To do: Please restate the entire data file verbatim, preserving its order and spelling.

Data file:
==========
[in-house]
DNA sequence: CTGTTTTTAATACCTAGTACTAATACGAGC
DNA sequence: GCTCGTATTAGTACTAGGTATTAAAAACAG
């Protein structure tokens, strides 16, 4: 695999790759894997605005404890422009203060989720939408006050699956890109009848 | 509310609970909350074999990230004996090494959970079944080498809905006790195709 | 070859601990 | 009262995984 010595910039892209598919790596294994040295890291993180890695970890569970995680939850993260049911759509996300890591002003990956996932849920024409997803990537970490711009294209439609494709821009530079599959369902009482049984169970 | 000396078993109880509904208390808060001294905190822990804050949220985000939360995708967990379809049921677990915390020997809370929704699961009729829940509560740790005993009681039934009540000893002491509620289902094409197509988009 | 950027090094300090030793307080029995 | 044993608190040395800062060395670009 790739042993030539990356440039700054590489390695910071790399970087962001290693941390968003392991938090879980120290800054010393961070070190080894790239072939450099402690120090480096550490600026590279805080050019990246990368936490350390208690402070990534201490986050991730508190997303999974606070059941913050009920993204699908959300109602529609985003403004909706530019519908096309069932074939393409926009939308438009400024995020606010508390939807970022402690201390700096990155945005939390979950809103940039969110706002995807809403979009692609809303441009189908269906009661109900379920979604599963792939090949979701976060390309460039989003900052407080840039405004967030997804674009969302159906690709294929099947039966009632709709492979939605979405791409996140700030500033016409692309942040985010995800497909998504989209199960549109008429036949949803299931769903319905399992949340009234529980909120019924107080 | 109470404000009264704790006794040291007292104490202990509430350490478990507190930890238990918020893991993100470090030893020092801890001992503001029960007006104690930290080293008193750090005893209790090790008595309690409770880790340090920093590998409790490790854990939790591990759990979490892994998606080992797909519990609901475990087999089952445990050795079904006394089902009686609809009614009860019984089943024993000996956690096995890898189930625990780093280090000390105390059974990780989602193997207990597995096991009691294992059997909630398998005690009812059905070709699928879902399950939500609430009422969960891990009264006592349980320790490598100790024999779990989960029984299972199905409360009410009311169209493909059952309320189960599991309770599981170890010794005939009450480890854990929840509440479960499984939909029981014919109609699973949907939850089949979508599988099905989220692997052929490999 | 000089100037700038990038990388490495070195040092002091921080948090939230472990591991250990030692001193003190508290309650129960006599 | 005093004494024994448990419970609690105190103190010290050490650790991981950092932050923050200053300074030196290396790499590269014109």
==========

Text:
[in-house]
DNA sequence: CTGTTTTTAATACCTAGTACTAATACGAGC
DNA sequence: GCTCGTATTAGTACTAGGTATTAAAAACAG
């Protein structure tokens, strides 16, 4: 695999790759894997605005404890422009203060989720939408006050699956890109009848 | 509310609970909350074999990230004996090494959970079944080498809905006790195709 | 070859601990 | 009262995984 010595910039892209598919790596294994040295890291993180890695970890569970995680939850993260049911759509996300890591002003990956996932849920024409997803990537970490711009294209439609494709821009530079599959369902009482049984169970 | 000396078993109880509904208390808060001294905190822990804050949220985000939360995708967990379809049921677990915390020997809370929704699961009729829940509560740790005993009681039934009540000893002491509620289902094409197509988009 | 950027090094300090030793307080029995 | 044993608190040395800062060395670009 790739042993030539990356440039700054590489390695910071790399970087962001290693941390968003392991938090879980120290800054010393961070070190080894790239072939450099402690120090480096550490600026590279805080050019990246990368936490350390208690402070990534201490986050991730508190997303999974606070059941913050009920993204699908959300109602529609985003403004909706530019519908096309069932074939393409926009939308438009400024995020606010508390939807970022402690201390700096990155945005939390979950809103940039969110706002995807809403979009692609809303441009189908269906009661109900379920979604599963792939090949979701976060390309460039989003900052407080840039405004967030997804674009969302159906690709294929099947039966009632709709492979939605979405791409996140700030500033016409692309942040985010995800497909998504989209199960549109008429036949949803299931769903319905399992949340009234529980909120019924107080 | 109470404000009264704790006794040291007292104490202990509430350490478990507190930890238990918020893991993100470090030893020092801890001992503001029960007006104690930290080293008193750090005893209790090790008595309690409770880790340090920093590998409790490790854990939790591990759990979490892994998606080992797909519990609901475990087999089952445990050795079904006394089902009686609809009614009860019984089943024993000996956690096995890898189930625990780093280090000390105390059974990780989602193997207990597995096991009691294992059997909630398998005690009812059905070709699928879902399950939500609430009422969960891990009264006592349980320790490598100790024999779990989960029984299972199905409360009410009311169209493909059952309320189960599991309770599981170890010794005939009450480890854990929840509440479960499984939909029981014919109609699973949907939850089949979508599988099905989220692997052929490999 | 000089100037700038990038990388490495070195040092002091921080948090939230472990591991250990030692001193003190508290309650129960006599 | 005093004494024994448990419970609690105190103190010290050490650790991981950092932050923050200053300074030196290396790499590269014109």